Most workers in the United States are covered by workers’ compensation when they are injured at work. This enables them to gain back damages for any expenses associated with their work injury, from medical bills to lost wages. This compensation is generally awarded regardless of the cause of the accident, as long as the worker was engaging in a work-related activity when the injury occurred.
Maritime workers are subject to different laws, however. Maritime law governs how operations are carried out on water, and this affects the rights of river, lake and sea workers. Before 1920, it was not possible for seamen to recover damages if they became injured due to employer or coworker negligence. However, when the Merchant Marine Act, otherwise known as the Jones Act, was passed in 1920, this changed. It allowed seamen to sue their employer for injuries that they suffered while working.
How can I successfully sue my employer if I was injured as a seaman?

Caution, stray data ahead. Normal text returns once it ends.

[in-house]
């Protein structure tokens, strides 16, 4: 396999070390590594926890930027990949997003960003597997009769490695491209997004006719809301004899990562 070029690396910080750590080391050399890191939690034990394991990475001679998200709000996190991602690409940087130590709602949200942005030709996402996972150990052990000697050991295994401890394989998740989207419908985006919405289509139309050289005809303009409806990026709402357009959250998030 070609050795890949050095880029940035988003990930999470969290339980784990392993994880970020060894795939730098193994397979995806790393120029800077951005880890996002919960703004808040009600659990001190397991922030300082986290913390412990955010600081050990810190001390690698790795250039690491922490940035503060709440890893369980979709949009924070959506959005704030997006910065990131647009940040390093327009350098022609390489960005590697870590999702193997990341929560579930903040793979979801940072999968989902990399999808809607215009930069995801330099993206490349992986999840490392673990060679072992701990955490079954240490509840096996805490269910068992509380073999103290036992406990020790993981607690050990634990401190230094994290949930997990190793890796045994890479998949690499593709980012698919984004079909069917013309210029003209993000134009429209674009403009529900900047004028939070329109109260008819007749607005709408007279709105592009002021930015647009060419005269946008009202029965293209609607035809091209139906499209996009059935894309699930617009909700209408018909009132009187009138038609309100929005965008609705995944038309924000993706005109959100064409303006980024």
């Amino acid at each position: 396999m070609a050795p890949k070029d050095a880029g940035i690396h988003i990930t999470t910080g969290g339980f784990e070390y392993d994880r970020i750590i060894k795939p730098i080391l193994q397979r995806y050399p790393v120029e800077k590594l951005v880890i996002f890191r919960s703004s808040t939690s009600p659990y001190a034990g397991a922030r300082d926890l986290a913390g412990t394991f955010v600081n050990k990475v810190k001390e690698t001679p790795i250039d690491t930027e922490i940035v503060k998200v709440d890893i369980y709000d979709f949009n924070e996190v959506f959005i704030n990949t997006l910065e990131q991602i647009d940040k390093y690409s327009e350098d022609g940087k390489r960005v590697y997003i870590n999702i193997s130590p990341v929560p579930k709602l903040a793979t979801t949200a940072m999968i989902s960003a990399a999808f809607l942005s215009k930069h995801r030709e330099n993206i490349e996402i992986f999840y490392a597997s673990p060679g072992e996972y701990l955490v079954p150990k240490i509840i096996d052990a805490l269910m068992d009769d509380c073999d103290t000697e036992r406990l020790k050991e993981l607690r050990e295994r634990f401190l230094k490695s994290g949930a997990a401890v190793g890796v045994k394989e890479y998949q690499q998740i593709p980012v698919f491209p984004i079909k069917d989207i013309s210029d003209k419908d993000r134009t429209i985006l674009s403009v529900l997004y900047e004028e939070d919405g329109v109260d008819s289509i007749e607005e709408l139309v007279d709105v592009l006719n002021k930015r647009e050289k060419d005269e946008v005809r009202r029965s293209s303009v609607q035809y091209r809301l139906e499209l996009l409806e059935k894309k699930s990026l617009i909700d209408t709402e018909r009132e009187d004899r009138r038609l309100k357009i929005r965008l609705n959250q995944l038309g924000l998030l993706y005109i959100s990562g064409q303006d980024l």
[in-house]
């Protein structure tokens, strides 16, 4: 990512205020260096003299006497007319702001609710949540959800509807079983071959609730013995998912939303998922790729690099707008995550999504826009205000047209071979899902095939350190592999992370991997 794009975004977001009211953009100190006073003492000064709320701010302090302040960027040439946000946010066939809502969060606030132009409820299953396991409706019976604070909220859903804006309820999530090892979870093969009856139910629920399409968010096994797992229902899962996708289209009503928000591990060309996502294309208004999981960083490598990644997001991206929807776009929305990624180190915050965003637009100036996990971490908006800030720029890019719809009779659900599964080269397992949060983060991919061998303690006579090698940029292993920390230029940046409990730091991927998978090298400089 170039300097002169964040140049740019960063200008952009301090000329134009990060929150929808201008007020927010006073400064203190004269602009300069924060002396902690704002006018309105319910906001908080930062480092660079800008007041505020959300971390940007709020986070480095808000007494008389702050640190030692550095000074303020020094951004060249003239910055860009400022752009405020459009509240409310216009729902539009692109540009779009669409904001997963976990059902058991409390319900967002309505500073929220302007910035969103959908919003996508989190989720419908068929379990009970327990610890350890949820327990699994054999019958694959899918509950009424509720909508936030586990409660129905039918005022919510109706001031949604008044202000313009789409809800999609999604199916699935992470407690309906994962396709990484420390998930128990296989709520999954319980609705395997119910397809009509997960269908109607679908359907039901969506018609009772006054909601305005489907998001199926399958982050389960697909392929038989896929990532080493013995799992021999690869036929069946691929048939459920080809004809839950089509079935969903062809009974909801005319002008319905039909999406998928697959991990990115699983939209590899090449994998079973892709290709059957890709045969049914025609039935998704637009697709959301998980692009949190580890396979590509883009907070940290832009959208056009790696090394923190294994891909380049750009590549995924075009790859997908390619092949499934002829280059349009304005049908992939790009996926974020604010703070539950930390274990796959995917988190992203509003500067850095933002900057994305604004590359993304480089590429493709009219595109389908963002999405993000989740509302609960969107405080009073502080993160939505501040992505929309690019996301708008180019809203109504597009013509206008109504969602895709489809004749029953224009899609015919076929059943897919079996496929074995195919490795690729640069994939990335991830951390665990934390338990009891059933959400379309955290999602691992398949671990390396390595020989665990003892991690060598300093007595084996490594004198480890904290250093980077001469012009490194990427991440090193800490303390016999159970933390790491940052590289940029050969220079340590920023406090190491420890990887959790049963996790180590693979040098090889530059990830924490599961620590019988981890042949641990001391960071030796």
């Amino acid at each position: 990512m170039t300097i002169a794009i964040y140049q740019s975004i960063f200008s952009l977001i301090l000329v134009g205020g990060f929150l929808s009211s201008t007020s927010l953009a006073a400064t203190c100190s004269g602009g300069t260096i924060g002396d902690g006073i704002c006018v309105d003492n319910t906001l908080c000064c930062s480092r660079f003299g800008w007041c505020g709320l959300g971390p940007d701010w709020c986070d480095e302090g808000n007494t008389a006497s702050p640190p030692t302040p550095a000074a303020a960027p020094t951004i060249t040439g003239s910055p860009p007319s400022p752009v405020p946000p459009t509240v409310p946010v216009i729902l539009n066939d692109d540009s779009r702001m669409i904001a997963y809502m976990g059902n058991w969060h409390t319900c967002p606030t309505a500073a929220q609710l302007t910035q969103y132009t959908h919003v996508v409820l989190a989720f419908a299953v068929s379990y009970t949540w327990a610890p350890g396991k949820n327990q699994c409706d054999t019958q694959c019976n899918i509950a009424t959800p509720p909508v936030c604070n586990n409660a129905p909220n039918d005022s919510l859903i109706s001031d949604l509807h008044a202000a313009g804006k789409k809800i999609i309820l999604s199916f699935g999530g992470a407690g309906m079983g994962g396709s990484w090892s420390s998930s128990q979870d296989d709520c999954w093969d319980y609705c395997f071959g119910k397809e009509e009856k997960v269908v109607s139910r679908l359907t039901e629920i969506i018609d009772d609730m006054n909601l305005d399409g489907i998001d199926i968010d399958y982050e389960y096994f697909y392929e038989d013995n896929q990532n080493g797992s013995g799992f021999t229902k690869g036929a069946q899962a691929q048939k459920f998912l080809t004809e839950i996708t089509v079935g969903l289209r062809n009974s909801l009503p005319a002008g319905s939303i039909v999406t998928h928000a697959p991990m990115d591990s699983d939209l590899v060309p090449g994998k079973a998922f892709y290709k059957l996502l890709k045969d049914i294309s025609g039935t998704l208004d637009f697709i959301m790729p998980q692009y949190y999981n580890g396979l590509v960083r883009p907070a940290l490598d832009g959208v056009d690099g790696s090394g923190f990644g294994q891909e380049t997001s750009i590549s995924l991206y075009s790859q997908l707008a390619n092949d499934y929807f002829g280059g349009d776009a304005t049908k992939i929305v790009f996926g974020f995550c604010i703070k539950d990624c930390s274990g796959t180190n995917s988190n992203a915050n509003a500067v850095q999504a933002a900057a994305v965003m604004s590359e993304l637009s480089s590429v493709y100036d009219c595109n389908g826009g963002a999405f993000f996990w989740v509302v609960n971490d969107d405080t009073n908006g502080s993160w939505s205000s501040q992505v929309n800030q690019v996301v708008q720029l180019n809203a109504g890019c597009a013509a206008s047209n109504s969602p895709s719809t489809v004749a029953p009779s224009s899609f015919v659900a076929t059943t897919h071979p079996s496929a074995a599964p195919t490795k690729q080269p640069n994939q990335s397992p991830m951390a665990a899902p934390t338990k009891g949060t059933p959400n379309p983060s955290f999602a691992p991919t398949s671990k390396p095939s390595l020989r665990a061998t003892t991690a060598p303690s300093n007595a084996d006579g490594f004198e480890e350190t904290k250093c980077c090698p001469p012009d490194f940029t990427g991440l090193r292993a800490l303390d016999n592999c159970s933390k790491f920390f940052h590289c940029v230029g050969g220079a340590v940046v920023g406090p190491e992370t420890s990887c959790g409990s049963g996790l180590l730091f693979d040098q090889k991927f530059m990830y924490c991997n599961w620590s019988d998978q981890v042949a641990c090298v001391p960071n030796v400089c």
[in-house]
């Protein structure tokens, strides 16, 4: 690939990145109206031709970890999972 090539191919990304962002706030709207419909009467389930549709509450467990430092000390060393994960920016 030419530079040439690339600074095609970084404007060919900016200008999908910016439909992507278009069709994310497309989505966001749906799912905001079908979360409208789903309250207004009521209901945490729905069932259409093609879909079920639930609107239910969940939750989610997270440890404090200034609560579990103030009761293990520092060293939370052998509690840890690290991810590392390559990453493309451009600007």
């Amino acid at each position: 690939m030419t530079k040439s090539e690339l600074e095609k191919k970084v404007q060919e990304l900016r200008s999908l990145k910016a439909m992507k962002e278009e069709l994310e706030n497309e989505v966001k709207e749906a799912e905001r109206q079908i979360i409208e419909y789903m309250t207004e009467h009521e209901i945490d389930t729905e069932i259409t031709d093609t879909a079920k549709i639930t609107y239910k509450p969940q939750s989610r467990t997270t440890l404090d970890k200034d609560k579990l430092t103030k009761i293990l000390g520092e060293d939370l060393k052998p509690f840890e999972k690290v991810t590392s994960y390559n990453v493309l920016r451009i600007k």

It can be possible to sue your employer because they have a duty to provide a seaworthy vessel. This means that if the boat you are working on is unsafe through no fault of your own, and if you were injured due to this lack of safety, you have the right to sue for negligence. To be successful, you should be able to show a clear link between the breach of safety and the cause of your injury.
Do I qualify as a seaman?
A seaman is a broad term used to describe a wide range of professions. From the standpoint of the Merchant Marine Act, a seaman is defined as a person who spends a significant amount of time on a vessel. To have the right to sue your employer for work injuries under this act, you must be able to show that you spend a minimum of 30% of your work time on a vessel.
What damages can I gain?
If you are successful in suing your employer for damages, you will be entitled to damages for medical bills and lost wages, as well as for the pain and suffering caused. Make sure to take swift action if you were injured at work as a seaman.